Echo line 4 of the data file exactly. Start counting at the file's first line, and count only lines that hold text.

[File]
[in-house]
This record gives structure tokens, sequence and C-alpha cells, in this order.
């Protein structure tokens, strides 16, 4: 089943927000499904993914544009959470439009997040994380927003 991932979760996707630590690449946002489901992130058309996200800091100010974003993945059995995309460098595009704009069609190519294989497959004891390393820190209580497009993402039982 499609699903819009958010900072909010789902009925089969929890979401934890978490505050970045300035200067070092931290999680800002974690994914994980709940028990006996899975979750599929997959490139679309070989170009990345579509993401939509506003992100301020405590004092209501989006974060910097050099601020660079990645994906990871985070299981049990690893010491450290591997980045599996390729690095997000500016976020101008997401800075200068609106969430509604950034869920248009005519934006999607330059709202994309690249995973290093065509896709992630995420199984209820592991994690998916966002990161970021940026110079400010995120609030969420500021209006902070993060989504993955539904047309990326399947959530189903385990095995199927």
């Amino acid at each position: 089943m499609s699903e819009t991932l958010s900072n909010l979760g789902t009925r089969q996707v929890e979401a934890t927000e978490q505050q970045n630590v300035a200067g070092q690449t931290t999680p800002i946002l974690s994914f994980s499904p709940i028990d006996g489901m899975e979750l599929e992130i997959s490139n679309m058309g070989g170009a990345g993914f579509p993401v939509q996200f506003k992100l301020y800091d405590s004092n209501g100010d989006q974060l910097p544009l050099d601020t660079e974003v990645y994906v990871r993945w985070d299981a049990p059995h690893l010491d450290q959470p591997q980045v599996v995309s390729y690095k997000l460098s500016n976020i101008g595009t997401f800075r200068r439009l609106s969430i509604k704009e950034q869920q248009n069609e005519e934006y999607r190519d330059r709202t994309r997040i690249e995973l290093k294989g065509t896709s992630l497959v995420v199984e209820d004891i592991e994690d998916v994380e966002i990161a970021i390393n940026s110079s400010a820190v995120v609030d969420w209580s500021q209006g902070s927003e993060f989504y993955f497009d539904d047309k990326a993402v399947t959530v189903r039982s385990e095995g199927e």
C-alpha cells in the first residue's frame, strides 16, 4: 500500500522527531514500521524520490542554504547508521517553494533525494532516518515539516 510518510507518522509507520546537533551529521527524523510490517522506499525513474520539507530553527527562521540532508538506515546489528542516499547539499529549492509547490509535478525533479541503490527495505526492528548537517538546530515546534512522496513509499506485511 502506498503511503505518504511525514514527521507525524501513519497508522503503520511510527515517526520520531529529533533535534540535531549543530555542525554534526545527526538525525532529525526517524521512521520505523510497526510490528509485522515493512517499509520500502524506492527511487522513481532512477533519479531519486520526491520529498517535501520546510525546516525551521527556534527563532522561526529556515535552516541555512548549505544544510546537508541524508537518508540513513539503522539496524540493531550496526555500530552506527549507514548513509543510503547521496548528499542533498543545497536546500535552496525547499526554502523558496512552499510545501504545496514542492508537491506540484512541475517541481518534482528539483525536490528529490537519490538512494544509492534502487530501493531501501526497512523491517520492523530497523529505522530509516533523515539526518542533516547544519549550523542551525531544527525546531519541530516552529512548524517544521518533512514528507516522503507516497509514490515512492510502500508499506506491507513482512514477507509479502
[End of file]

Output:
């Amino acid at each position: 089943m499609s699903e819009t991932l958010s900072n909010l979760g789902t009925r089969q996707v929890e979401a934890t927000e978490q505050q970045n630590v300035a200067g070092q690449t931290t999680p800002i946002l974690s994914f994980s499904p709940i028990d006996g489901m899975e979750l599929e992130i997959s490139n679309m058309g070989g170009a990345g993914f579509p993401v939509q996200f506003k992100l301020y800091d405590s004092n209501g100010d989006q974060l910097p544009l050099d601020t660079e974003v990645y994906v990871r993945w985070d299981a049990p059995h690893l010491d450290q959470p591997q980045v599996v995309s390729y690095k997000l460098s500016n976020i101008g595009t997401f800075r200068r439009l609106s969430i509604k704009e950034q869920q248009n069609e005519e934006y999607r190519d330059r709202t994309r997040i690249e995973l290093k294989g065509t896709s992630l497959v995420v199984e209820d004891i592991e994690d998916v994380e966002i990161a970021i390393n940026s110079s400010a820190v995120v609030d969420w209580s500021q209006g902070s927003e993060f989504y993955f497009d539904d047309k990326a993402v399947t959530v189903r039982s385990e095995g199927e």